This advice column offers opinions about the peskier aspects of working in the nonprofit sector.
Keeping secrets from your nonprofit board may increase legal risks
Until just recently, I served on the board of one of my community's very active nonprofits. Its mission is to promote community theatre arts.
Recently I learned that at a post-production party about a year ago, one of our male board members allegedly groped a female event patron. The next day, the alleged victim and her lawyer contacted our executive director threatening legal action if the offending board member was not immediately removed from the board.
Rather than bring this serious issue directly to the entire board, the executive director chose to confide only in one board member, who also happens to be a close friend of his, and the two them tried to handle it without alerting the board.
Fast-forward one year — the alleged groper is still on the board, the situation is still unresolved, the victim is still angry and now there is a lawsuit looming. When our board was fully informed of the incident, the accused declared that the allegation was false and the executive director explained he was only trying to protect the theater’s reputation by keeping the incident under wraps.
Whether the allegation is true or false, the executive director failed to grasp my primary complaint — the cover-up. If our theater is successfully sued by the victim, our nonprofit might have to close permanently and all eight board members (including the seven of us who had no knowledge of the situation) could potentially have some personal liability as well. I dropped off the board with a strongly worded letter of complaint.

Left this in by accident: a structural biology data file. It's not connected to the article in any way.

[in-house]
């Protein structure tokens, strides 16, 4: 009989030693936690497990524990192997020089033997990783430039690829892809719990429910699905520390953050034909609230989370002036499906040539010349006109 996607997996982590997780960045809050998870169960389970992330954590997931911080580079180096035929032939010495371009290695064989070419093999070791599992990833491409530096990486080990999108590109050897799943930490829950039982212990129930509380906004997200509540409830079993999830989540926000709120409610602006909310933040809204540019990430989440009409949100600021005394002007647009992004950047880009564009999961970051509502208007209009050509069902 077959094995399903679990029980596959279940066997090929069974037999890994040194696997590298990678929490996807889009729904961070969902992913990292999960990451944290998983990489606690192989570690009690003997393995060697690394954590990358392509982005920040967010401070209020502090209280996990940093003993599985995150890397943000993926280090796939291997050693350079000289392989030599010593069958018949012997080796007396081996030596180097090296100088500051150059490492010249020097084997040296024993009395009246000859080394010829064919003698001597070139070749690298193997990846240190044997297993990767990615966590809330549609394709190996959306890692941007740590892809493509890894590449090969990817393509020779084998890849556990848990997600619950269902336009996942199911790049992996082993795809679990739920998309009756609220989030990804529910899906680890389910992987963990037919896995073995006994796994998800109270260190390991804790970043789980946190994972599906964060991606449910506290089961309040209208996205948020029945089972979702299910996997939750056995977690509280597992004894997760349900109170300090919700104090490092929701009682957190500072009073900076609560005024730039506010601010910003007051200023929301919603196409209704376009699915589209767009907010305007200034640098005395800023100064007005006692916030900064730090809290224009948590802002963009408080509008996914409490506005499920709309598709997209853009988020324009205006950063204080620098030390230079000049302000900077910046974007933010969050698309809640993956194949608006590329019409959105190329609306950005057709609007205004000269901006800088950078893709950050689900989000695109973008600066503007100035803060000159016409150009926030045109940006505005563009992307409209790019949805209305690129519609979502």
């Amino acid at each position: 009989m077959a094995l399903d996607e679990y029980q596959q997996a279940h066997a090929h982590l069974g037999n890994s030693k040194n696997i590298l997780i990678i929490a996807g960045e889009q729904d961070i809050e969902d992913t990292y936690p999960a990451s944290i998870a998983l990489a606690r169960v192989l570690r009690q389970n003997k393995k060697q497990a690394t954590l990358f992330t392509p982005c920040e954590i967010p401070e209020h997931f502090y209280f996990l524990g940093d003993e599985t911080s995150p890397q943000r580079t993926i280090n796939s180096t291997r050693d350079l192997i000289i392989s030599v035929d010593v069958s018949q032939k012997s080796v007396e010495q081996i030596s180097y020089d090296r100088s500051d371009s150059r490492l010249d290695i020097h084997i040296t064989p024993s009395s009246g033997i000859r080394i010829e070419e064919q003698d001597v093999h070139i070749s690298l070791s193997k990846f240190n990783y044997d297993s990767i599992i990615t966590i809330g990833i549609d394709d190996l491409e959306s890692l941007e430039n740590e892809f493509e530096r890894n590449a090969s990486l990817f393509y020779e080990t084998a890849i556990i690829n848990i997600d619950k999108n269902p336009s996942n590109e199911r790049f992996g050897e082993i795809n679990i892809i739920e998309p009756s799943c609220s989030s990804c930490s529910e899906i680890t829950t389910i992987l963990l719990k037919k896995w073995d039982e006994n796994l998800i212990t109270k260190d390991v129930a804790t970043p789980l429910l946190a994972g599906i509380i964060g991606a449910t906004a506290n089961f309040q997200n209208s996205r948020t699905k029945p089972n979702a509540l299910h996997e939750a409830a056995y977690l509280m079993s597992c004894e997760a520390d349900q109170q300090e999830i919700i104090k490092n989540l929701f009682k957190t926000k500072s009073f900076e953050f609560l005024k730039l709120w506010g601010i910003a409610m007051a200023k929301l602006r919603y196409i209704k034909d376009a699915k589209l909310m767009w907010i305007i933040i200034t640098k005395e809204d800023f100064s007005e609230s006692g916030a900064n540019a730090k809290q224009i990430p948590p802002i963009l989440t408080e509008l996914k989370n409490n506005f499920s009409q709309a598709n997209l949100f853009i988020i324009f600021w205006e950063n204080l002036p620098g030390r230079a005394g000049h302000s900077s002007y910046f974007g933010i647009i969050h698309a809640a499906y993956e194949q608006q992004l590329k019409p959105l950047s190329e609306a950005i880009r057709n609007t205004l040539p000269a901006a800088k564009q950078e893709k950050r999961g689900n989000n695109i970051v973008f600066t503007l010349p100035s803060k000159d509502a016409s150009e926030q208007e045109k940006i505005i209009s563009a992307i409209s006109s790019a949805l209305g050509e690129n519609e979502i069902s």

Why would this smart, well-educated, committed and long-serving executive director make such a terrible decision?
Kathryn says ...
Your last sentence that contained the phrase “long-serving” confirmed what I was thinking as I read your letter.
Sometimes, executive directors who have served many years and lived through many board rosters, begin to assume that they, and only they, know best. From their point of view, they have a deeper investment in their nonprofit, knowledge of how issues were handled (or mishandled as the case may be) in the past and a sense of personal entitlement when making all-important decisions. It sounds like this may be the case in your scenario.
Next, you’d be surprised how many executive directors of smaller, close-knit nonprofits have an unclear understanding of the role of the board. They may not understand that the board is the executive director’s boss, not the other way around.
Board governance is a serious responsibility. While the Sarbanes/Oxley (SOX) governance standards were not designed to specifically dictate how nonprofit boards are run, most nonprofits agree that SOX requirements are considered best practice for nonprofit boards. These standards include specific requirements regarding financial oversight and legal compliance by board members. It sounds as though the nonprofit you describe overlooked both categories when the executive director failed to reveal this potentially damaging, if not catastrophic, situation to the board.
There also may be some “good ol' boy” cover-up (wink, wink) going on regarding the groping accusation, which is indicated by the continued presence of the alleged abuser on the board. Both the accused and the accuser deserve the right to a resolution of this matter, which was not supported by the executive director's actions.
Finally, as a community member who supports the theater, the accuser isn’t going to be singing the praises of this nonprofit. More likely, the rumors regarding this incident have already been spread far and wide, with potential negative impact on audience attendance, fundraising and grant eligibility.
I am glad you resigned. If I were on that board, I would insist that the executive director be fired immediately.